3. 3.
    Coles AJ, Wing MG, Molyneux P, Paolillo A, Davie CM, Hale G, Miller D, Waldmann H, Compston A (1999) Monoclonal antibody treatment exposes three mechanisms underlying the clinical course of multiple sclerosis. Ann Neurol 46:296–304PubMedCrossRefGoogle Scholar
  4. 4.
    Coles AJ, Cox A, Le Page E, Jones J, Trip SA, Deans J, Seaman S, Miller DH, Hale G, Waldmann H, Compston DA (2006) The window of therapeutic opportunity in multiple sclerosis Evidence from monoclonal antibody therapy. J Neurol 253:98–108PubMedCrossRefGoogle Scholar
  5. 5.
    Confavreux C, Vukusic S, Moreau T, Adeleine P (2000) Relapses and progression of disability in multiple sclerosis. N Engl J Med 343:1430–1438PubMedCrossRefGoogle Scholar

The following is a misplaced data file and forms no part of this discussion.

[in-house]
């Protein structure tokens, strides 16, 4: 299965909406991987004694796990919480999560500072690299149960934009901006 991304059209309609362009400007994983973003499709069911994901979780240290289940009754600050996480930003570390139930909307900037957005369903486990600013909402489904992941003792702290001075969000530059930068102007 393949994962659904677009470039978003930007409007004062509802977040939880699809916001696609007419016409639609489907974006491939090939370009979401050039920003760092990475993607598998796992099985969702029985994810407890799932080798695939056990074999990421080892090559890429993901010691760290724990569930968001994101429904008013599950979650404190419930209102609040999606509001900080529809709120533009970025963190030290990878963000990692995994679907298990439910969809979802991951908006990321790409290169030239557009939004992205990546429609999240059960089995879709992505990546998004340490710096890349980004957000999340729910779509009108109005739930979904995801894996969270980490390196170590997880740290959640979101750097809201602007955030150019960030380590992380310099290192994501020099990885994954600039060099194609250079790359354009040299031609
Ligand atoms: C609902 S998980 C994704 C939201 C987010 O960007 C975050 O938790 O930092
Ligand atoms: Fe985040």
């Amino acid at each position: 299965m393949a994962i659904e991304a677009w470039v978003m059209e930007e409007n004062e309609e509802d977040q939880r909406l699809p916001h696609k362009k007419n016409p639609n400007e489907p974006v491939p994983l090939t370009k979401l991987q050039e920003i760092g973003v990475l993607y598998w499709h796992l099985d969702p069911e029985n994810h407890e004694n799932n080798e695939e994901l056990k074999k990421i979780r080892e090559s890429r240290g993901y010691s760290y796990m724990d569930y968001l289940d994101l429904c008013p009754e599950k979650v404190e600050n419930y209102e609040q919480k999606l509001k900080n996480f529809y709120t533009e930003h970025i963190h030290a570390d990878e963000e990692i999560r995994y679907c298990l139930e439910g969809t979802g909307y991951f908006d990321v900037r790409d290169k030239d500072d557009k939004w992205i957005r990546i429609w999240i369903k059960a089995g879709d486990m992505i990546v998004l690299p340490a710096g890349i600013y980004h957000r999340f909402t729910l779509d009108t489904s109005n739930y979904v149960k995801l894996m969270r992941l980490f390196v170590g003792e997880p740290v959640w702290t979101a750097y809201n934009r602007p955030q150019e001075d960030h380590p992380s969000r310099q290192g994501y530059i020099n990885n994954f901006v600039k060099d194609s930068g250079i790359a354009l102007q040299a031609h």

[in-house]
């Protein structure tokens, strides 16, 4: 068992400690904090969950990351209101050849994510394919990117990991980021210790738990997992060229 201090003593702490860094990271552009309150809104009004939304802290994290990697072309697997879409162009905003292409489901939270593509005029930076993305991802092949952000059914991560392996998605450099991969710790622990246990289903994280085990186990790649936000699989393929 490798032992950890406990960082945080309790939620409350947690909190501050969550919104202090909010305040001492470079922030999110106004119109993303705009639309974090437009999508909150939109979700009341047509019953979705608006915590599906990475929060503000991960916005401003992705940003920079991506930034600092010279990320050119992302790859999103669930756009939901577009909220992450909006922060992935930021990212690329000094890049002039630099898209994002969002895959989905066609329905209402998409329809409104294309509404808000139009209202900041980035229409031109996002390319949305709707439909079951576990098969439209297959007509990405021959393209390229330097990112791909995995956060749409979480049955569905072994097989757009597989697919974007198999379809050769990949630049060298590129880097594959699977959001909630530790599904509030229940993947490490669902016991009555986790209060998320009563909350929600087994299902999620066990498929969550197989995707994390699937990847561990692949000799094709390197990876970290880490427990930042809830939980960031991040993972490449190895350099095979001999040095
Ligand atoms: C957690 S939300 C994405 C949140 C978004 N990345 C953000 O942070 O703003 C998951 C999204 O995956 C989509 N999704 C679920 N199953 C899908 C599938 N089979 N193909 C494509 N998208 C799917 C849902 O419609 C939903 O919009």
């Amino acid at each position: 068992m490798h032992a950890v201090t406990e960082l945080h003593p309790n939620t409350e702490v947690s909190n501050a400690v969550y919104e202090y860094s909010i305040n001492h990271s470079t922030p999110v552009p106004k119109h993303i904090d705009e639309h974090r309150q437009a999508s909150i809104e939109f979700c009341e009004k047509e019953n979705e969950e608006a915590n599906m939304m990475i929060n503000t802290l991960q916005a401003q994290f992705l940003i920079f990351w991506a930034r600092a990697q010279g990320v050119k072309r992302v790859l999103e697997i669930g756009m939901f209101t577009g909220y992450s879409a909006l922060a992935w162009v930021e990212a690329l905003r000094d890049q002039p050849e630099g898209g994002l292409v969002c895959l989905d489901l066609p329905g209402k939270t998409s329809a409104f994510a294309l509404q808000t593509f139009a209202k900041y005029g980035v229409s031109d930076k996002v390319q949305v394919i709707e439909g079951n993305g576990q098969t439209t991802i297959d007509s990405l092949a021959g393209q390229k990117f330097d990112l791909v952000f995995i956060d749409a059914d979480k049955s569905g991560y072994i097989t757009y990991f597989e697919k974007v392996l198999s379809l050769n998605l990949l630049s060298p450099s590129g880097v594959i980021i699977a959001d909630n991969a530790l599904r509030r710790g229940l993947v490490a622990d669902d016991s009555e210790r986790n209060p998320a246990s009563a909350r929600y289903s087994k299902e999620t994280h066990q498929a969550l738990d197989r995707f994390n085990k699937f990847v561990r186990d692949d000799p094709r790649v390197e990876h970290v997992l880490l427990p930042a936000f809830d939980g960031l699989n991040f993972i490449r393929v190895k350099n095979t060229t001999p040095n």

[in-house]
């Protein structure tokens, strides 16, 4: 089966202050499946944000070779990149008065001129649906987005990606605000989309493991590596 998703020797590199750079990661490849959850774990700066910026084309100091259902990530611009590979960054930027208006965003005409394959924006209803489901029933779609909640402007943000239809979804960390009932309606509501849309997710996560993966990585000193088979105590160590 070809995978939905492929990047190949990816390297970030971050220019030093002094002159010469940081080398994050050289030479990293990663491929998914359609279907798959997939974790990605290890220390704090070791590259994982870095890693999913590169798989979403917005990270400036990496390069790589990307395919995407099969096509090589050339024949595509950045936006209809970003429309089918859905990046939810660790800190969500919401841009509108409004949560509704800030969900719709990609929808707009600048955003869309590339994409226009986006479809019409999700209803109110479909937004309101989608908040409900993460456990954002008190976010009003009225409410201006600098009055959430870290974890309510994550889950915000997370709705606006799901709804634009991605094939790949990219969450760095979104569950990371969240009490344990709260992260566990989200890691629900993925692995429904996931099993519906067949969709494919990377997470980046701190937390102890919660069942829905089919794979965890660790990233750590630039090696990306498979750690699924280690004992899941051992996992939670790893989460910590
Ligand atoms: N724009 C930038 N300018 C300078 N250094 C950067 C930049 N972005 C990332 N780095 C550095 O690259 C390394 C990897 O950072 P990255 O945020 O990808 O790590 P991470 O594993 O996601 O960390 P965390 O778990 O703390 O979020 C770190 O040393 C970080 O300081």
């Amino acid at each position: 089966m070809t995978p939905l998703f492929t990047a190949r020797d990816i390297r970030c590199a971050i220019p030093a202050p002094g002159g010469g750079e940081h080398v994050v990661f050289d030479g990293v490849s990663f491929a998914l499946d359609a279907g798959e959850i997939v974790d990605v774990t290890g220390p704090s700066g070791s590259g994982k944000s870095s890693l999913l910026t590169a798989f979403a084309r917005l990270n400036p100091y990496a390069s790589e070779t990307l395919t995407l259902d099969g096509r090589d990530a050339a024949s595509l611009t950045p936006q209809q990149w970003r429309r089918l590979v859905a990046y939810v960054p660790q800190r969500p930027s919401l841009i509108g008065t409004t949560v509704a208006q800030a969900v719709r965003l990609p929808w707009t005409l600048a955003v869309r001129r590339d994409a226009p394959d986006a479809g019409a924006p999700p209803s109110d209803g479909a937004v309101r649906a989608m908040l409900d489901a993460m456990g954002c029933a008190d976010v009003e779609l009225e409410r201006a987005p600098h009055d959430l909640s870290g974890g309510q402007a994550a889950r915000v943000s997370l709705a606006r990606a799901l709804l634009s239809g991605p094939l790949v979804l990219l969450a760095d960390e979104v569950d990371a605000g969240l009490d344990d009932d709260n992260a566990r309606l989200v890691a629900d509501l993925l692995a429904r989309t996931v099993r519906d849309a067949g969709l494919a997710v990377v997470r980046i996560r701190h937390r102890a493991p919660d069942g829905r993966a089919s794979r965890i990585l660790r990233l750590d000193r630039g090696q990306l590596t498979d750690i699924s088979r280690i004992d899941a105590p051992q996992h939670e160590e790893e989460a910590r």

6. 6.
    Correale J, Rush C, Amengual A, Goicochea MT (2005) Mitoxantrone as rescue therapy in worsening relapsing-remitting MS patients receiving IFN-beta. J Neuroimmunol 162:173–183PubMedCrossRefGoogle Scholar
  7. 7.
    De Stefano N, Guidi L, Stromillo ML, Bartolozzi ML, Federico A (2003) Imaging neuronal and axonal degeneration in multiple sclerosis. Neurol Sci 24(Suppl 5):S283–S286PubMedCrossRefGoogle Scholar
  8. 8.
    Farina C, Weber MS, Meinl E, Wekerle H, Hohlfeld R (2005) Glatiramer acetate in multiple sclerosis: update on potential mechanisms of action. Lancet Neurol 4:567–575PubMedCrossRefGoogle Scholar
  9. 9.
    Fernandez O, Guerrero M, Mayorga C, Munoz L, Lean A, Luque G, Hervas M, Fernandez V, Capdevila A, de Ramon E (2002) Combination therapy with interferon beta-1b and azathioprine in secondary progressive multiple sclerosis. A two-year pilot study. J Neurol 249:1058–1062PubMedCrossRefGoogle Scholar
  10. 10.
    Ford CC, Johnson KP, Lisak RP, Panitch HS, Shifronis G, Wolinsky JS; Copaxone Study Group (2006) A prospective open-label study of glatiramer acetate: over a decade of continuous use in multiple sclerosis patients. Mult Scler 12:309–320PubMedCrossRefGoogle Scholar
  11. 11.